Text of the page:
in political science and communication, and camry wilbourn, a senior majoring in politics, international affairs and women and gender and sexuality studies. i'm so glad have to you here, and some of your other colleagues are behind you. 22 wake the voters in all. i quoted a piece. everybody has to write reflections after your experiences. what happened for you in iowa when mr. rubio walked into the iowa campaign office? what was your experience? >> totally energizing. all the volunteers had been working so hard beforehand. i was kind of not feeling it. i was like, i don't know. i'm the only person who looks like me. it was jarring at first. when he came in, i got to meet him. he was so nice and so genuine that i got swept up into the spirit. i got really heavily invested in the success of his campaign. >> one of the most enjoyable experiences for me was sitting and watching the returns that night, and on the one hand, everybody rooting for their
actual candidate. but also rooting for the candidate that they worked ford. cam, you also worked on the rubio campaign and had one of the selfies that went mini viral. what's it like to meet someone running for president? >> it was incredible. you realize these are real people. i think rubio came off as such a real person, not just this larger than life kind of guy. coming through, shaking our hands, talking to us, thanking uz. it really, like erica said, energized us, made us think whether we agree with him completely, like wow, i'm proud to work for this guy. let's do everything we can to help him win here because this is our job right now, and i like this guy right now. >> so i'm thinking to myself, it's one thing to work across party lines. for you and me, it may have been even harder because you're working within the party you generally identify with before the other candidates you would have normally thought you supported. you were working on hillary clinton's campaign. tell me about that experience for you. >> so i definitely think that i went into the experience not
really committing to either candidate but leaning towards bernie sanders. because i went in with such an objective view, i was able to look at the campaign. she does a good job with technology, and she's experienced. on the other hand, i think bernie is experienced at talking to voters and getting the young people and figuring out what voters want. >> you reflected on something very similar. in your piece, when you wrote about working for hillary, you actually said precisely that in your piece. you said, it's one thing to have a campaign that is sort of technically great, but you also learn something about the connection to voters. >> exactly. i think hillary and her policy and her campaign operation is incredible for her voters, but i think one of the things that i felt on the ground that she was lacking was that kind of passion and being genuine to her voters,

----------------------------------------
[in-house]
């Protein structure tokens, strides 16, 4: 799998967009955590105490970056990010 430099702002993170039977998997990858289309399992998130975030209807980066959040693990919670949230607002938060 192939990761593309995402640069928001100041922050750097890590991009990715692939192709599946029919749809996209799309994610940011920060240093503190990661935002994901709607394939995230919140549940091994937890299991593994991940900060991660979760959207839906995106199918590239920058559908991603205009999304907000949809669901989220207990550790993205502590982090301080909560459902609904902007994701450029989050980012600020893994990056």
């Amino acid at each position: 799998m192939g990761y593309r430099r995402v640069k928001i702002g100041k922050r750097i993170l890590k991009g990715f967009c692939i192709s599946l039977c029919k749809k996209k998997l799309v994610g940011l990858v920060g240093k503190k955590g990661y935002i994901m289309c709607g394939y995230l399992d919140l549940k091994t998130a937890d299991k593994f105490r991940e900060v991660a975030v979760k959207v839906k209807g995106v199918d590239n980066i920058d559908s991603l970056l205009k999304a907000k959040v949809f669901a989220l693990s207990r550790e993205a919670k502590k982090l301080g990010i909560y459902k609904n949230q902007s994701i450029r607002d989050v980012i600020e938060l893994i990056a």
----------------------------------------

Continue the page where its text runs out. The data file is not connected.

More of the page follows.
and just in the campaign in general. sometimes it feels like she is an extension of her campaign operations herself. she changed her policies and her views based on what people think. and so i think with sanders. people really see someone who is passionate and he is steadfast in his points. and he won't change. so i thought that was really appealing, especially to youth voters. >> i'm worried that your parents, given that first you worked for hillary clinton and now you are on msnbc, are going to take you out of wake forest. because you're a good republican kid, raised in jersey. you worked on republican campaigns. what has this experience been like for you, working across this line? >> it's riley awesome. cool, kind of, to see the mec n mechanics of how the other side works and also kind of neat to be part of the other team for a day and to really feel their world view and perspective and really get to learn about that. i think it helps kind of uniting
people across partisan lines. >> when we come back, we're going to talk a little more about the iowa experience. i also want to ask you what you're looking forward to in new hampshire, hopefully the main thing i'm looking forward to you is the experience is not to travel back like it was before. you can follow the progress of the wake the vote students online at #wakethevote. remember, my real job monday through friday is i teach at wake forest university. we'll follow the student throughout the campaign cycle. it's so much fun. you can follow them online at #wakethevote. why are you all here? to learn, right? so you can get a good job and you're not working for peanuts. well what if i told you that peanuts can work for you? while you guys are busy napping, peanuts are delivering 7 grams of protein and 6 essential nutrients right to your mouth. you ever see a peanut take a day off?